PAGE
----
PROMOTED: Historic MoT – Red Can Mean Go

| 20 Dec 2019

Hagerty unpicks the confusing online status of MoT-exempt classic vehicles.

Last year, we published an article about the implementation of the rolling 40-year exemption for the MoT check. We had a huge response, and wrote a follow-up article to answer some of the questions that arose.

Well over a year after the new rules were implemented, we thought that was that. We were wrong.

A few weeks ago, a client told us that he’d been contacted by his local garage, a very classic-friendly place who had serviced and MoT’d his cars for many years. They told him his MoT on his 1970 classic car was overdue.

He told them that last year, when his tax was due, he had duly submitted a V112 along with his tax renewal certificate at his local post office, stating that his car was exempt as a ‘Vehicle of Historical Interest’ over 40 years of age that was not substantially altered from new. As far as he was concerned, it was exempt.

The garage showed him the government’s web page that tracks the MoT history of a vehicle and entered the car’s registration. Sure enough, a big red banner appeared at the top, stating that ‘THIS VEHICLE’S MOT HAS EXPIRED’. The garage also told him that because his front drum brakes had been replaced by later series disc brakes, it couldn’t be exempt as this constituted a ‘substantial alteration’. This greatly concerned the owner, who feared he had been driving his classic without a valid MoT. 

Hagerty did some research and found that our client was fine on both counts, but that it was easy to see how the garage was confused.

His vehicle was indeed registered as MoT exempt, and although the MoT check page returned a large red ‘EXPIRED’ warning, there’s a small disclaimer at the bottom stating that the vehicle may be exempt. 

Secondly, the MoT tester had based his opinion on the advice given as to what constitutes ‘substantial change’ on the following statement:

Axles and running gear – alteration of the type and or method of suspension or steering constitutes a substantial change.”

However, further on in the same document, comes the clarification:

The following are considered acceptable (not substantial) changes if they fall into these specific categories

  • Changes of a type, that can be demonstrated to have been made when vehicles of the type were in production or in general use (within ten years of the end of production);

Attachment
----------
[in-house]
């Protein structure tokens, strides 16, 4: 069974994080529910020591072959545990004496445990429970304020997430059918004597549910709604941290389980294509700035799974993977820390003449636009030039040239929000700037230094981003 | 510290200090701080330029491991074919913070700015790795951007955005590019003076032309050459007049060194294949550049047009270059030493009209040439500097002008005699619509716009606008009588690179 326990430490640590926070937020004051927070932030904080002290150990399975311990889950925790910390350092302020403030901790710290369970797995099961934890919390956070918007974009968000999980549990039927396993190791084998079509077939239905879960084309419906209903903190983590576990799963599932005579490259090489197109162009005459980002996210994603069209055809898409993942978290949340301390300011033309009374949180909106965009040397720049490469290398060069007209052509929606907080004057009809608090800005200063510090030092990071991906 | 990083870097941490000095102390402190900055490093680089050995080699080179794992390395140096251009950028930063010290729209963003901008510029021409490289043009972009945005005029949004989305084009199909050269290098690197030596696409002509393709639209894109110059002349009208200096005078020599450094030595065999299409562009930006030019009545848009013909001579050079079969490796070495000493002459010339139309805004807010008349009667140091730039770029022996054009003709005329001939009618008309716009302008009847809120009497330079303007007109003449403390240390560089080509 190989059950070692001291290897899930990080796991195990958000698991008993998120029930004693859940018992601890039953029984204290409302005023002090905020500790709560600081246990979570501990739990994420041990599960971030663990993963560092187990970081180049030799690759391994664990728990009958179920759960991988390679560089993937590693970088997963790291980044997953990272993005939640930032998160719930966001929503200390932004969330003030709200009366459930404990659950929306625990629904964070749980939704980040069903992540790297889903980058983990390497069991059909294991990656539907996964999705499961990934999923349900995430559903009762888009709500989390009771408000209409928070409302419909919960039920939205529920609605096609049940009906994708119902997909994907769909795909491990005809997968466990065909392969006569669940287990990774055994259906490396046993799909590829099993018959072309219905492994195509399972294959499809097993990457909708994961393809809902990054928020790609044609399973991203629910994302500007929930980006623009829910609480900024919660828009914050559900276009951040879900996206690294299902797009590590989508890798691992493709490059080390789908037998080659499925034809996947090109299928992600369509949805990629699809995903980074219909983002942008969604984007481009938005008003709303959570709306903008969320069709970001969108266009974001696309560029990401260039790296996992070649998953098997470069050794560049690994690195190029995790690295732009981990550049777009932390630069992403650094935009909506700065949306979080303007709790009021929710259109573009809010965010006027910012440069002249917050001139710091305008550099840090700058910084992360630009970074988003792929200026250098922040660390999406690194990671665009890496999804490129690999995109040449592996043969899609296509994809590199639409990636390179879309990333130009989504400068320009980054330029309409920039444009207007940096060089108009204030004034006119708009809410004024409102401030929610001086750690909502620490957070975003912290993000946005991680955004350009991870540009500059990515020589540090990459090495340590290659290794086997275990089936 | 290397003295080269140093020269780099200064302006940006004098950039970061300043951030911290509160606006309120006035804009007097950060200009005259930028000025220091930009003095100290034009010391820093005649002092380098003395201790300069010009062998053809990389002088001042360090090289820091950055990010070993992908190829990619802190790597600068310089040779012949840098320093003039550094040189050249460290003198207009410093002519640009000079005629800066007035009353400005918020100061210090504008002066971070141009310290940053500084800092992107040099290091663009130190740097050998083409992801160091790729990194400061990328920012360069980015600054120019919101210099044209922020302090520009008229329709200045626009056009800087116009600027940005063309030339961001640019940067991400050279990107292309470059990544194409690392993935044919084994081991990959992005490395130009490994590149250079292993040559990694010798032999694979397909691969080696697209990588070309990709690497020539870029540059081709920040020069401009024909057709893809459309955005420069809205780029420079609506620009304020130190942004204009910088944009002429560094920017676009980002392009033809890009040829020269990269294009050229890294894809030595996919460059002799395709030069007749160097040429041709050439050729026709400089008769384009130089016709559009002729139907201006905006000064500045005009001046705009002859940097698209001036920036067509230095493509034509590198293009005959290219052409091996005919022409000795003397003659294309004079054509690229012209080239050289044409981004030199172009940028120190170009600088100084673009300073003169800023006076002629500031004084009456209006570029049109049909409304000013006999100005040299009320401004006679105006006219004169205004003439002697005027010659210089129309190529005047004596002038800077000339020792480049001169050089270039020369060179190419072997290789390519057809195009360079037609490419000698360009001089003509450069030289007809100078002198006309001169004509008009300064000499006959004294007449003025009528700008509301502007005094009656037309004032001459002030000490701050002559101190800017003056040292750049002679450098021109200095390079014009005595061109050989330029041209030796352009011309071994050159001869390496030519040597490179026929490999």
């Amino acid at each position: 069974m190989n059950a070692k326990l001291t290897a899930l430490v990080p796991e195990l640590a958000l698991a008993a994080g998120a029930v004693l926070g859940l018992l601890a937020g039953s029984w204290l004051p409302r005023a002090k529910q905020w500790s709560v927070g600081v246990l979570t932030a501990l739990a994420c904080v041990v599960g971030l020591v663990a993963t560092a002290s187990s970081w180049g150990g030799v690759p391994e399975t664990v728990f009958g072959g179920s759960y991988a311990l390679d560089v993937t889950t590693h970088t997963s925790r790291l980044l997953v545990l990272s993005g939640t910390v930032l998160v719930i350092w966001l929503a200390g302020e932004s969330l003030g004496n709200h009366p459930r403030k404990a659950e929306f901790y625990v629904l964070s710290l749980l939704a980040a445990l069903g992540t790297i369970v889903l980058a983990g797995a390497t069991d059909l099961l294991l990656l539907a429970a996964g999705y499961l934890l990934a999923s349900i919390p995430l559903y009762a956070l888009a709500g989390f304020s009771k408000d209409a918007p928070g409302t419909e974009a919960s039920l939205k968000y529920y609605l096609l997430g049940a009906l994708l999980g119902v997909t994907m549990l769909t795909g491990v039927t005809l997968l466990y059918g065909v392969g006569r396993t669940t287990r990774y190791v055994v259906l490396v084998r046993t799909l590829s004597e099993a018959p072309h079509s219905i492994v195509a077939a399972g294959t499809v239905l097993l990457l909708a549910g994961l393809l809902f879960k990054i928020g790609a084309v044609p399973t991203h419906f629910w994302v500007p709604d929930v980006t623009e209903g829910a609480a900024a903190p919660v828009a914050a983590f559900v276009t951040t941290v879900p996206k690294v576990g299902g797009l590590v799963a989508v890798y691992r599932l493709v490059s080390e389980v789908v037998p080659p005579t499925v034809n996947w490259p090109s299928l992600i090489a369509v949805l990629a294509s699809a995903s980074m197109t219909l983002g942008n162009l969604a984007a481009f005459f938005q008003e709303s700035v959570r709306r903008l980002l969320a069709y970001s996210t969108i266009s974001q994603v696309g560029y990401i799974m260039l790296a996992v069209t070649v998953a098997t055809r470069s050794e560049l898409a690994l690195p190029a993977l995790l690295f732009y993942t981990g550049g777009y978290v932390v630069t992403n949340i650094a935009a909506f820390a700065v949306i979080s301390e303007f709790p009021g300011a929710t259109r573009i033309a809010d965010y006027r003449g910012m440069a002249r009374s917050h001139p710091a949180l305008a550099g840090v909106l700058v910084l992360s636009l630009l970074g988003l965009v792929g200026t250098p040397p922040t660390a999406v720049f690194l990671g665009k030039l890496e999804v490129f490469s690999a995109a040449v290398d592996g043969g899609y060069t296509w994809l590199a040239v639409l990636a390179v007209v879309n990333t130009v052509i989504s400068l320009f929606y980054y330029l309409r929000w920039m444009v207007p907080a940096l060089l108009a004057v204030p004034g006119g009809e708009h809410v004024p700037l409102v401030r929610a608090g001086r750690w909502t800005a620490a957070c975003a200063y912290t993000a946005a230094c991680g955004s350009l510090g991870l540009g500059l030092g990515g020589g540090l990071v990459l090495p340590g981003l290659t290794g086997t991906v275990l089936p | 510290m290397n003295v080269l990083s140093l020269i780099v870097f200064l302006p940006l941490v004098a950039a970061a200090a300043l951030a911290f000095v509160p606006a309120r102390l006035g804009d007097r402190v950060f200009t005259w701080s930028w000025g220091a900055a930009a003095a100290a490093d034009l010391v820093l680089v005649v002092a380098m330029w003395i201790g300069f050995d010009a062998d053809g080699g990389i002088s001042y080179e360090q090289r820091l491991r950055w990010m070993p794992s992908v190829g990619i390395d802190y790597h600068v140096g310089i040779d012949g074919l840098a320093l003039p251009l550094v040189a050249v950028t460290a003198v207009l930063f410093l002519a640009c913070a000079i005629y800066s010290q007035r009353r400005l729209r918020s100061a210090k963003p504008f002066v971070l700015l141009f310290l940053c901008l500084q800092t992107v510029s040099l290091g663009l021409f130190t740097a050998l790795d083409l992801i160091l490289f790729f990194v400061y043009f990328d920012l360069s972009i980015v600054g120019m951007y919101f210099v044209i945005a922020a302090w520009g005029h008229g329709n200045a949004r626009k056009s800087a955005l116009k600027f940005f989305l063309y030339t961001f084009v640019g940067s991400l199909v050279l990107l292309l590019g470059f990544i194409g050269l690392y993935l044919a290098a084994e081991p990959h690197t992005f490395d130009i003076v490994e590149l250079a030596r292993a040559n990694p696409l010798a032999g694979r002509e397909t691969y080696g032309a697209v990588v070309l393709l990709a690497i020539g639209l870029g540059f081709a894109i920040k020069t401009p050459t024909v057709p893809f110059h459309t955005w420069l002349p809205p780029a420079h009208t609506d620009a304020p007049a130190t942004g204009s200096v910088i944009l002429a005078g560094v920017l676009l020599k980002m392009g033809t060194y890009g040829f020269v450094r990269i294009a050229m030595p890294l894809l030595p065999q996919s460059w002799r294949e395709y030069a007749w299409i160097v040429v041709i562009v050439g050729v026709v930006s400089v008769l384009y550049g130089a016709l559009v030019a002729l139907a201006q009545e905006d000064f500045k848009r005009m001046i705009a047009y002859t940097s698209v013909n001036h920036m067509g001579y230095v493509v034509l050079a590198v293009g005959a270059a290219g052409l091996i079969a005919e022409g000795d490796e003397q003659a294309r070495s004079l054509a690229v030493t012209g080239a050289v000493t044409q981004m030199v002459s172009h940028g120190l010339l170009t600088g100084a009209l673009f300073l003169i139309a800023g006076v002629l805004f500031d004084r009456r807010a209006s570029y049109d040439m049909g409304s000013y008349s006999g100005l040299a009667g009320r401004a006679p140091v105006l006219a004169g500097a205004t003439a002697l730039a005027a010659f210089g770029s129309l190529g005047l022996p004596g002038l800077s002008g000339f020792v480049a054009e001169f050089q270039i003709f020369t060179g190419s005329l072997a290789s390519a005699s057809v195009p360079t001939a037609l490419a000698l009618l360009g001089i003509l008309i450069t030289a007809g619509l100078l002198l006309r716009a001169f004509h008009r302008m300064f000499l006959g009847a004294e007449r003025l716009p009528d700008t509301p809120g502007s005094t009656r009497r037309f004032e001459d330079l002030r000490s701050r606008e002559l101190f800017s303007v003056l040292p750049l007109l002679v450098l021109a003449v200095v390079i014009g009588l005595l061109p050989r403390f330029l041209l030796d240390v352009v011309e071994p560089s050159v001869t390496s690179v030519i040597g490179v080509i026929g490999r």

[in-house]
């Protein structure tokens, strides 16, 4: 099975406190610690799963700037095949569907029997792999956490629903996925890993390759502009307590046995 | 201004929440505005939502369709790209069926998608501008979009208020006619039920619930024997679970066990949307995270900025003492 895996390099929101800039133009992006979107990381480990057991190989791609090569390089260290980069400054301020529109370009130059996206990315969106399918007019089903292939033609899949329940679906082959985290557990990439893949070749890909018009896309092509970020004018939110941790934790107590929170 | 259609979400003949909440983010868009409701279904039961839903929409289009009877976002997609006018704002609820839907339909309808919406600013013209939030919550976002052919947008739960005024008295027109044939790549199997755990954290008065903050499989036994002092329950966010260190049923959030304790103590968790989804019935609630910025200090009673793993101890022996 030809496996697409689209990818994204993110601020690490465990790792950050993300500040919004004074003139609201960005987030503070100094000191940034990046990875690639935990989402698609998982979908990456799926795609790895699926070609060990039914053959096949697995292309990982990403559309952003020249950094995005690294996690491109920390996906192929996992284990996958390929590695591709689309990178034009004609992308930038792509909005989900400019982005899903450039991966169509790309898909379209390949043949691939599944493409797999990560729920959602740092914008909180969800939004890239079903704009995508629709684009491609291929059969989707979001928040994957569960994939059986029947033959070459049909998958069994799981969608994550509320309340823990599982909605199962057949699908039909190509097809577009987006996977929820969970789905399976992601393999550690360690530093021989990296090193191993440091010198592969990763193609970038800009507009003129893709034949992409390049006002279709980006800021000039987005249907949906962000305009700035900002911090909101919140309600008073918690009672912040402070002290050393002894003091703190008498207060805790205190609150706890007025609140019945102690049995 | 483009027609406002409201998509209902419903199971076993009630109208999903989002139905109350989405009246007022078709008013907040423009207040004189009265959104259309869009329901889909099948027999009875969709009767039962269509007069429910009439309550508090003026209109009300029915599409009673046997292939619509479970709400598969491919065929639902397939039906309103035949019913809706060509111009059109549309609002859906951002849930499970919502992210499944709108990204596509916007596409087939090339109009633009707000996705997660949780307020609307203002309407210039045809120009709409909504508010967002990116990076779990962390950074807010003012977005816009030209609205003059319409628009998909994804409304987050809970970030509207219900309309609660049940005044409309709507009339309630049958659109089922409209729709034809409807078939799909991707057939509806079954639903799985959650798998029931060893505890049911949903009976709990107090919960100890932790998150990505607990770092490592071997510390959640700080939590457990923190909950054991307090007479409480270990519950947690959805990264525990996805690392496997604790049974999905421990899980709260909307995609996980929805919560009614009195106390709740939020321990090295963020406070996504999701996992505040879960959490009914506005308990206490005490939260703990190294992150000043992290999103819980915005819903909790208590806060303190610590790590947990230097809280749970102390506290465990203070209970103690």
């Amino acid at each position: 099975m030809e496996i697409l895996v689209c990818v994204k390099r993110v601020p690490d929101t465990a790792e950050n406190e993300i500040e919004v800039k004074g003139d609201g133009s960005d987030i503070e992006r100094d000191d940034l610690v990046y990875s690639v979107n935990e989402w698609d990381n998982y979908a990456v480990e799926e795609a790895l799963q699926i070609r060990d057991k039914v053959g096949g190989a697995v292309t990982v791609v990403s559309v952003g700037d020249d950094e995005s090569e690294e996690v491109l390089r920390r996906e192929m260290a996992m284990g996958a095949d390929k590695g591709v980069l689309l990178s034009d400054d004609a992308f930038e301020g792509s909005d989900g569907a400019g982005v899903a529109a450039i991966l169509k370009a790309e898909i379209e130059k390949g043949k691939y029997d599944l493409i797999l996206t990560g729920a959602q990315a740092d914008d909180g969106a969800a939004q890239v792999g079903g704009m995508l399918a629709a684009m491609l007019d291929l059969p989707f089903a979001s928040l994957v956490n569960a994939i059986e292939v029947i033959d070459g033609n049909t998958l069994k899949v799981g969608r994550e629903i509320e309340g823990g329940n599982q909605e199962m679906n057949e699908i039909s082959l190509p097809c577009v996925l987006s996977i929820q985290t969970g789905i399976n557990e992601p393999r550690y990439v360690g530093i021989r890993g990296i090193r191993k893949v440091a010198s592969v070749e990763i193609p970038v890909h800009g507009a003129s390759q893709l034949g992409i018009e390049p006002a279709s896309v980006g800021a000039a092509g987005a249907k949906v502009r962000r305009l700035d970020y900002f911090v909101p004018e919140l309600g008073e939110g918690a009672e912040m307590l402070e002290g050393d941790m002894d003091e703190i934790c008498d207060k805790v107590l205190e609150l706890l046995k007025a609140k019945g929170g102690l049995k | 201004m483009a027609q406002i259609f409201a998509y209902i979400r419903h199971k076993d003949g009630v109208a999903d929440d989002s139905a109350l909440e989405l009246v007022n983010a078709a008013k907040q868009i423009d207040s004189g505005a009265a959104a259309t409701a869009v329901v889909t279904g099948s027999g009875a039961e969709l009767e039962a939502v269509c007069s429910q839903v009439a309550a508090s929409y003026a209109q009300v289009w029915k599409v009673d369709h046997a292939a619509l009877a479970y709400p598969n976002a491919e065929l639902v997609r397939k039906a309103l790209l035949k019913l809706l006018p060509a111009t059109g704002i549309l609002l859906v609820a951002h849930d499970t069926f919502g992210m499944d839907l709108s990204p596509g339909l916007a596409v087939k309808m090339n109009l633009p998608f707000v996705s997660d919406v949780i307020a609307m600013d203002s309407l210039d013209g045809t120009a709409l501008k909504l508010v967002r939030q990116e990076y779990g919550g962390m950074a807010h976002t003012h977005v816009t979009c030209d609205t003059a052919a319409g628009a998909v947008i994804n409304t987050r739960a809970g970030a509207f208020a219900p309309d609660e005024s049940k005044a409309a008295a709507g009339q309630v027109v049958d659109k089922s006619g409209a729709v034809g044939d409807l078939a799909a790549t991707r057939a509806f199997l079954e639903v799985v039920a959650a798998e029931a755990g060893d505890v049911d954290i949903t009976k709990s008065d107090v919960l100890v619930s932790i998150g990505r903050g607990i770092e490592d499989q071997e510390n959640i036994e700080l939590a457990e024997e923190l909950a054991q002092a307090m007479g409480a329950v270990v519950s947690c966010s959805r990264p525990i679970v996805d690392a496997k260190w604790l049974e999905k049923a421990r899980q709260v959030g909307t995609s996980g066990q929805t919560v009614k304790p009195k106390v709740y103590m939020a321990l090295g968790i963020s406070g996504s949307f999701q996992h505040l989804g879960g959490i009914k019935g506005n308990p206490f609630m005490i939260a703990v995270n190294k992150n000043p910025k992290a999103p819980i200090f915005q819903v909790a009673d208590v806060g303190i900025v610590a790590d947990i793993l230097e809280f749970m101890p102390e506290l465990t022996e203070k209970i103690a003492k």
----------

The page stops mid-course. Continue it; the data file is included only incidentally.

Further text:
• In respect of axles and running gear changes made to improve efficiency, safety or environmental performance.”

Disc brakes had been fitted as standard to the client’s model of vehicle two years after his was built, and he upgraded his brakes solely to improve the safety of the vehicle. It’s clear this does not constitute ‘substantial change’.

So, what are the lessons to be learnt from this?

Firstly, there’s still some confusion over the MoT status of some historic vehicles, a situation that is not helped by the MoT history web page’s red banner. This could be problematic when you go to sell your vehicle.

Secondly, even well-regarded garages that are used to dealing with classic vehicles may be unclear about the exact regulations regarding historic vehicle exemptions. Hagerty recommends the following:

  • Use the ‘Check if a car is taxed’ web page. This also shows the MoT status which, if the car is MoT exempt, presently shows ‘No Results Returned’ but is GREEN.
  • You can now state a car’s MoT exemption online when you receive a V11Z tax reminder, and no longer have to fill out a paper V112 (although you can still do so at a post office if you wish).
  • Follow the DVSA’s guidelines and have an MoT check completed if you’re unsure whether your vehicle is exempt.
  • Remember that whether MoT exempt or not, it is your legal responsibility to ensure it is fully roadworthy before driving it.

Hagerty contacted the DVSA and Lilian Greenwood MP, Chair of the Transport Select Committee, who we asked to push for the web pages to be updated to reflect the correct historical exemption status. We’ll keep you updated of any progress.

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First published by Hagerty. For more original, interesting motoring content visit